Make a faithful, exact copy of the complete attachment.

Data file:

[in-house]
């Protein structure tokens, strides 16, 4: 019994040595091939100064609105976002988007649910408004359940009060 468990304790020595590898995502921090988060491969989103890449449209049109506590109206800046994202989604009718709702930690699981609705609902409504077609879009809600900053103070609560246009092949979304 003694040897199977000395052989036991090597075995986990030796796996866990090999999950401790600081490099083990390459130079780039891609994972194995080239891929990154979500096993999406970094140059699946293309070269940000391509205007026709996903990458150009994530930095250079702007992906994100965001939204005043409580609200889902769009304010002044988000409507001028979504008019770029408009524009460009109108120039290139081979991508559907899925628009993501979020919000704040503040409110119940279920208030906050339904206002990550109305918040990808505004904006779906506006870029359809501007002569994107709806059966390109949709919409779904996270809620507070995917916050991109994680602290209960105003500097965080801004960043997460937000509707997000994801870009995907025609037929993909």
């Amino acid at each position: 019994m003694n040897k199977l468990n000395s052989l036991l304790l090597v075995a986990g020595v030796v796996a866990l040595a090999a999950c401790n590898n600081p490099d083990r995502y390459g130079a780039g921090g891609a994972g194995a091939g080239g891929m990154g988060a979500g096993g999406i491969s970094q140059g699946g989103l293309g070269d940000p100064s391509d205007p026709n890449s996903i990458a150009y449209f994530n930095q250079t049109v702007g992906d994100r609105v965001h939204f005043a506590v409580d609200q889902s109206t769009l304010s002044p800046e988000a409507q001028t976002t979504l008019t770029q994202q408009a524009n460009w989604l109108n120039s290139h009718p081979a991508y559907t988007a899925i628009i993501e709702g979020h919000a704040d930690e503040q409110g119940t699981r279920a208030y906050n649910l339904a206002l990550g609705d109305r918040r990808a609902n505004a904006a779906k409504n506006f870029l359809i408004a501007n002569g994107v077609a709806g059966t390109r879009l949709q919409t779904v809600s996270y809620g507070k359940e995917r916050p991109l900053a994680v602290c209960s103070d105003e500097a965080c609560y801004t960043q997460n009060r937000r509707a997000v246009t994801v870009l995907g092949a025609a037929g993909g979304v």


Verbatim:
[in-house]
């Protein structure tokens, strides 16, 4: 019994040595091939100064609105976002988007649910408004359940009060 468990304790020595590898995502921090988060491969989103890449449209049109506590109206800046994202989604009718709702930690699981609705609902409504077609879009809600900053103070609560246009092949979304 003694040897199977000395052989036991090597075995986990030796796996866990090999999950401790600081490099083990390459130079780039891609994972194995080239891929990154979500096993999406970094140059699946293309070269940000391509205007026709996903990458150009994530930095250079702007992906994100965001939204005043409580609200889902769009304010002044988000409507001028979504008019770029408009524009460009109108120039290139081979991508559907899925628009993501979020919000704040503040409110119940279920208030906050339904206002990550109305918040990808505004904006779906506006870029359809501007002569994107709806059966390109949709919409779904996270809620507070995917916050991109994680602290209960105003500097965080801004960043997460937000509707997000994801870009995907025609037929993909």
């Amino acid at each position: 019994m003694n040897k199977l468990n000395s052989l036991l304790l090597v075995a986990g020595v030796v796996a866990l040595a090999a999950c401790n590898n600081p490099d083990r995502y390459g130079a780039g921090g891609a994972g194995a091939g080239g891929m990154g988060a979500g096993g999406i491969s970094q140059g699946g989103l293309g070269d940000p100064s391509d205007p026709n890449s996903i990458a150009y449209f994530n930095q250079t049109v702007g992906d994100r609105v965001h939204f005043a506590v409580d609200q889902s109206t769009l304010s002044p800046e988000a409507q001028t976002t979504l008019t770029q994202q408009a524009n460009w989604l109108n120039s290139h009718p081979a991508y559907t988007a899925i628009i993501e709702g979020h919000a704040d930690e503040q409110g119940t699981r279920a208030y906050n649910l339904a206002l990550g609705d109305r918040r990808a609902n505004a904006a779906k409504n506006f870029l359809i408004a501007n002569g994107v077609a709806g059966t390109r879009l949709q919409t779904v809600s996270y809620g507070k359940e995917r916050p991109l900053a994680v602290c209960s103070d105003e500097a965080c609560y801004t960043q997460n009060r937000r509707a997000v246009t994801v870009l995907g092949a025609a037929g993909g979304v």